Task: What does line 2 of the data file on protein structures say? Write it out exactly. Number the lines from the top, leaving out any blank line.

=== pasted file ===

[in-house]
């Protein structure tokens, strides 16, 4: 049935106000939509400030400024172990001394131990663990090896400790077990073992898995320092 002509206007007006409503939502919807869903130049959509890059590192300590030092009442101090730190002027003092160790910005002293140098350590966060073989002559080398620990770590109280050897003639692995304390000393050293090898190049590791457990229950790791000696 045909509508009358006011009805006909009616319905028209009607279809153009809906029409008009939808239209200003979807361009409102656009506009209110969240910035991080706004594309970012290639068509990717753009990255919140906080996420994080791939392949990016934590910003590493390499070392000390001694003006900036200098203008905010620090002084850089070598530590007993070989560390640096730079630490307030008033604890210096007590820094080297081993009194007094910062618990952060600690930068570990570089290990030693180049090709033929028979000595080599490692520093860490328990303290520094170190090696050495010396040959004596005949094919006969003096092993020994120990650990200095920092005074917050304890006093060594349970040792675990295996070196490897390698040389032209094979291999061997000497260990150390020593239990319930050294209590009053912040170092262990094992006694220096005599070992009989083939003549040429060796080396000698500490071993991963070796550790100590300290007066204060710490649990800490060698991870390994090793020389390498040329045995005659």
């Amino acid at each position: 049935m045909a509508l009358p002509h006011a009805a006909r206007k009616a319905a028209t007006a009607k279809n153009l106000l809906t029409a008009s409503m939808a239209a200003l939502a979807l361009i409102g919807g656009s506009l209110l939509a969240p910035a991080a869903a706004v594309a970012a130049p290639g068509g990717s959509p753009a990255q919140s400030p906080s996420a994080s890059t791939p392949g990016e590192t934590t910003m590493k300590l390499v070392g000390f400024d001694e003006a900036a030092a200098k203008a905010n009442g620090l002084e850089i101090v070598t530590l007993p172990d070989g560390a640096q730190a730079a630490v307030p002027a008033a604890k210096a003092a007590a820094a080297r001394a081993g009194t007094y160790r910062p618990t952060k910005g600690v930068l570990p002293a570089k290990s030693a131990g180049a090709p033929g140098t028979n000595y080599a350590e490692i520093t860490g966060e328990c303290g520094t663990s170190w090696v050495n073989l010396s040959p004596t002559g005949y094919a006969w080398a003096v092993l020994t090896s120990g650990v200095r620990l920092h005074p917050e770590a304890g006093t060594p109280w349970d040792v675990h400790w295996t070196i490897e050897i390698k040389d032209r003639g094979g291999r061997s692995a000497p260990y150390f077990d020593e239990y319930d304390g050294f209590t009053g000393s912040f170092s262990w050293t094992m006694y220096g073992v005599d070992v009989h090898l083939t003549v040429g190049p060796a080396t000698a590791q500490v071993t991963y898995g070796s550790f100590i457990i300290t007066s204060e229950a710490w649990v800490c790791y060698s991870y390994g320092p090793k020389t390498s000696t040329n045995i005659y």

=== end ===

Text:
């Protein structure tokens, strides 16, 4: 049935106000939509400030400024172990001394131990663990090896400790077990073992898995320092 002509206007007006409503939502919807869903130049959509890059590192300590030092009442101090730190002027003092160790910005002293140098350590966060073989002559080398620990770590109280050897003639692995304390000393050293090898190049590791457990229950790791000696 045909509508009358006011009805006909009616319905028209009607279809153009809906029409008009939808239209200003979807361009409102656009506009209110969240910035991080706004594309970012290639068509990717753009990255919140906080996420994080791939392949990016934590910003590493390499070392000390001694003006900036200098203008905010620090002084850089070598530590007993070989560390640096730079630490307030008033604890210096007590820094080297081993009194007094910062618990952060600690930068570990570089290990030693180049090709033929028979000595080599490692520093860490328990303290520094170190090696050495010396040959004596005949094919006969003096092993020994120990650990200095920092005074917050304890006093060594349970040792675990295996070196490897390698040389032209094979291999061997000497260990150390020593239990319930050294209590009053912040170092262990094992006694220096005599070992009989083939003549040429060796080396000698500490071993991963070796550790100590300290007066204060710490649990800490060698991870390994090793020389390498040329045995005659």